Behavioral Health Technician
Support psychiatric patients in their daily tasks.
Breathing silently is key to winning a game of hide-and-seek. For people with lung problems, winning is almost impossible. The whistles, crackles, and wheezes that their lungs make give away their hiding spot time and time again.
These breathing problems can do more than ruin an afternoon of games, however. In fact, they can be life threatening. A Respiratory Therapist Technician works under the direction of a Doctor to prevent those breathing problems from progressing.
When patients arrive for their appointments, Respiratory Therapist Technicians provide the first medical evaluation. As a Respiratory Therapist Technician, you measure their weight, blood pressure, and temperature. Using specialized tools, you determine how much air they can pull in and push out, and you may also measure how much oxygen and carbon dioxide is in each breath.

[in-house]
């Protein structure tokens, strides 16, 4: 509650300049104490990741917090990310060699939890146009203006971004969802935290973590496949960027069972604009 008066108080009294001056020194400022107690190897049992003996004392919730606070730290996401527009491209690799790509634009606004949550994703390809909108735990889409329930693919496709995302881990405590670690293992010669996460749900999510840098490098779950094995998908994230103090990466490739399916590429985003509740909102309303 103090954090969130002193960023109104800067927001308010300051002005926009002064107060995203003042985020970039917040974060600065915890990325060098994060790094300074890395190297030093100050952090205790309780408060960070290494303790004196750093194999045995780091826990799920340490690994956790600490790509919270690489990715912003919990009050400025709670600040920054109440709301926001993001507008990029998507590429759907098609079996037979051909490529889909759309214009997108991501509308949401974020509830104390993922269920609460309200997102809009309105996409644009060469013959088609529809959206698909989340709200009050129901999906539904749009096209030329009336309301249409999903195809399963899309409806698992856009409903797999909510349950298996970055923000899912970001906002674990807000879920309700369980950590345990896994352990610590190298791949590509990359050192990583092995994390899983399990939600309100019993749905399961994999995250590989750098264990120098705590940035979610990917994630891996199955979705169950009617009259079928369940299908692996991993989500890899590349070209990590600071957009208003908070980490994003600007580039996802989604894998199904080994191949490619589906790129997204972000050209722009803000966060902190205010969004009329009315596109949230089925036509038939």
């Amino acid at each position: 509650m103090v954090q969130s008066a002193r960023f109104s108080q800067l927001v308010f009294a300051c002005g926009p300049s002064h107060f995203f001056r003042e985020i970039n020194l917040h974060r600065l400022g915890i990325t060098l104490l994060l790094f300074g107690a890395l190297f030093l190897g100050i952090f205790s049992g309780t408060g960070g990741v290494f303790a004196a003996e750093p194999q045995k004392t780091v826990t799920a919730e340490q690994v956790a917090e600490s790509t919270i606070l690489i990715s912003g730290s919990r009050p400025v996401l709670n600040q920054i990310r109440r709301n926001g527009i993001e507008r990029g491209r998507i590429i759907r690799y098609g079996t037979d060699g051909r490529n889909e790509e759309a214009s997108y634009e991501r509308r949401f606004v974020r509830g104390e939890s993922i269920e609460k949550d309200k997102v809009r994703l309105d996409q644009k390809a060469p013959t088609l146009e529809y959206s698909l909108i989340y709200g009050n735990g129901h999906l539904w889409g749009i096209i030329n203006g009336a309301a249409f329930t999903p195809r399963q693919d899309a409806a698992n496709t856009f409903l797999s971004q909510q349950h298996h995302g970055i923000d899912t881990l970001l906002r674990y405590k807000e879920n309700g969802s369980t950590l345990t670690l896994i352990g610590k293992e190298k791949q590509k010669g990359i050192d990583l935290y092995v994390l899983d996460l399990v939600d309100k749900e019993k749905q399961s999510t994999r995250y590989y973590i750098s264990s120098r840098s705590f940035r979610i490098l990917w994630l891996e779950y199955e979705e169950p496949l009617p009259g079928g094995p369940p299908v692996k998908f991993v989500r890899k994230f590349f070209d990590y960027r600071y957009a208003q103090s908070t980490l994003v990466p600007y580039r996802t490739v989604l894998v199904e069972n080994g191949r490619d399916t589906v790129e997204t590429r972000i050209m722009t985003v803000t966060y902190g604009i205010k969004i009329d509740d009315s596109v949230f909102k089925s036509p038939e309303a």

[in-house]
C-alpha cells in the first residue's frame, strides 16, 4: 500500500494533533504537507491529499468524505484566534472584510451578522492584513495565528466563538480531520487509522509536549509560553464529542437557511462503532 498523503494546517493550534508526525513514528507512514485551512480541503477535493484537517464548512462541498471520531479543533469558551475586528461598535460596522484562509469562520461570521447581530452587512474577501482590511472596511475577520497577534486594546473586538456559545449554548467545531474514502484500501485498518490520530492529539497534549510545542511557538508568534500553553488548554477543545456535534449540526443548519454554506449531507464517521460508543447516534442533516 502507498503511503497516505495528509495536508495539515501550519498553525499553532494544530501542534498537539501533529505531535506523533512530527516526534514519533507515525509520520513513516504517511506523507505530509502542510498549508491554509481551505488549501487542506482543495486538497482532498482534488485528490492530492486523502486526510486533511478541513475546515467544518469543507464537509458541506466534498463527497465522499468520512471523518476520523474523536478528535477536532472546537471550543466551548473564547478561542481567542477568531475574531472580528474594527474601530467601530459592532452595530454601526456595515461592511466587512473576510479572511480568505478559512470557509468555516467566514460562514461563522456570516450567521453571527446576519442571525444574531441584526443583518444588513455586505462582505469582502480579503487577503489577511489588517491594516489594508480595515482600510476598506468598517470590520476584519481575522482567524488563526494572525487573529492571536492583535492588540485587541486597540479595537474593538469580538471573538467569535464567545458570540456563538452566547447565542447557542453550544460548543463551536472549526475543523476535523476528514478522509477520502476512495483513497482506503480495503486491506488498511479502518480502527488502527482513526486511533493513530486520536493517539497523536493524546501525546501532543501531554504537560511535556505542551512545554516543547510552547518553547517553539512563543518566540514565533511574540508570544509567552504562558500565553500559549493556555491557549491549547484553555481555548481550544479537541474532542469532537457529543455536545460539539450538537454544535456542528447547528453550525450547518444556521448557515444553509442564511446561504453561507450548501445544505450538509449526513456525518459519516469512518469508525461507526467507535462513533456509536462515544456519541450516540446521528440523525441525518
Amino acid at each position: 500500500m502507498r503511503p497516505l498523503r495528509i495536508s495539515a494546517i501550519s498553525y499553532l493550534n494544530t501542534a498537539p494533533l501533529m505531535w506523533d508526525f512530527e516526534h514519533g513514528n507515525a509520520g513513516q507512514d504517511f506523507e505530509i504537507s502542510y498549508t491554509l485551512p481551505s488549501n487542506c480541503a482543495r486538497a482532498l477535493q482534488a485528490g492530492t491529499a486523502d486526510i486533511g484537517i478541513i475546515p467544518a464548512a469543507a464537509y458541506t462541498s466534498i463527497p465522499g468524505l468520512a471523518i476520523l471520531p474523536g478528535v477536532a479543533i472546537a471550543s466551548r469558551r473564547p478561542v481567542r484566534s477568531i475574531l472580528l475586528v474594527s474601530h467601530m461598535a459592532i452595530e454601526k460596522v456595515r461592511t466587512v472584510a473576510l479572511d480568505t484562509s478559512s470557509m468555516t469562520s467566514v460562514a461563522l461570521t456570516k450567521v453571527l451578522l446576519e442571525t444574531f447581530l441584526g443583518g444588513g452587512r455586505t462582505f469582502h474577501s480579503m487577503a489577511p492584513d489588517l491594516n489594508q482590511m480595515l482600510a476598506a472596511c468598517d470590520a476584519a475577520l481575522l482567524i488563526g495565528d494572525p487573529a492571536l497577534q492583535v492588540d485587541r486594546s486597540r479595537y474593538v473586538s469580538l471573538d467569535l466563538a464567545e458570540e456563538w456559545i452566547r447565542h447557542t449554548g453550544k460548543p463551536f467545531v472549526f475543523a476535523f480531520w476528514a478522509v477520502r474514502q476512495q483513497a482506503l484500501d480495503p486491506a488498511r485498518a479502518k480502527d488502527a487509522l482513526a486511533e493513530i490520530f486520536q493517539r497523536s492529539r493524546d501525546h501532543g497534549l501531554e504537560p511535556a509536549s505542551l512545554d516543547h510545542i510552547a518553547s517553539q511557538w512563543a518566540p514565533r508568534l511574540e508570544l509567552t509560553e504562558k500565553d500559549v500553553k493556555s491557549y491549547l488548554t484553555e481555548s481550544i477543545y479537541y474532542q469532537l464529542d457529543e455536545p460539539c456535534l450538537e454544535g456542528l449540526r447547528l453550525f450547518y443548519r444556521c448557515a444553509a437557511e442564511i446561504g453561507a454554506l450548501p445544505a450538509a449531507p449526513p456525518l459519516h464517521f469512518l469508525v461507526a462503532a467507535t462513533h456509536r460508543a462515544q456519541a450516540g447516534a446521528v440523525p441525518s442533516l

After your examination, you write down all of your notes for the Doctor. You don’t make any diagnoses. Instead, you rely on the Doctor to do that.
Once the Doctor completes another examination, the patient may have a long list of medications and therapies to use at home. You step back into the room and help the patient understand all of those treatments. Some patients need to perform strange lung exercises, and you demonstrate how to do them properly. Others need to remain strapped to oxygen tanks, and you ensure that those tanks are calibrated properly.
Most Doctors have Receptionists who make appointments and handle paperwork. From time to time, if the Receptionist is away, you may be asked to fill in and handle these tasks on a short-term basis.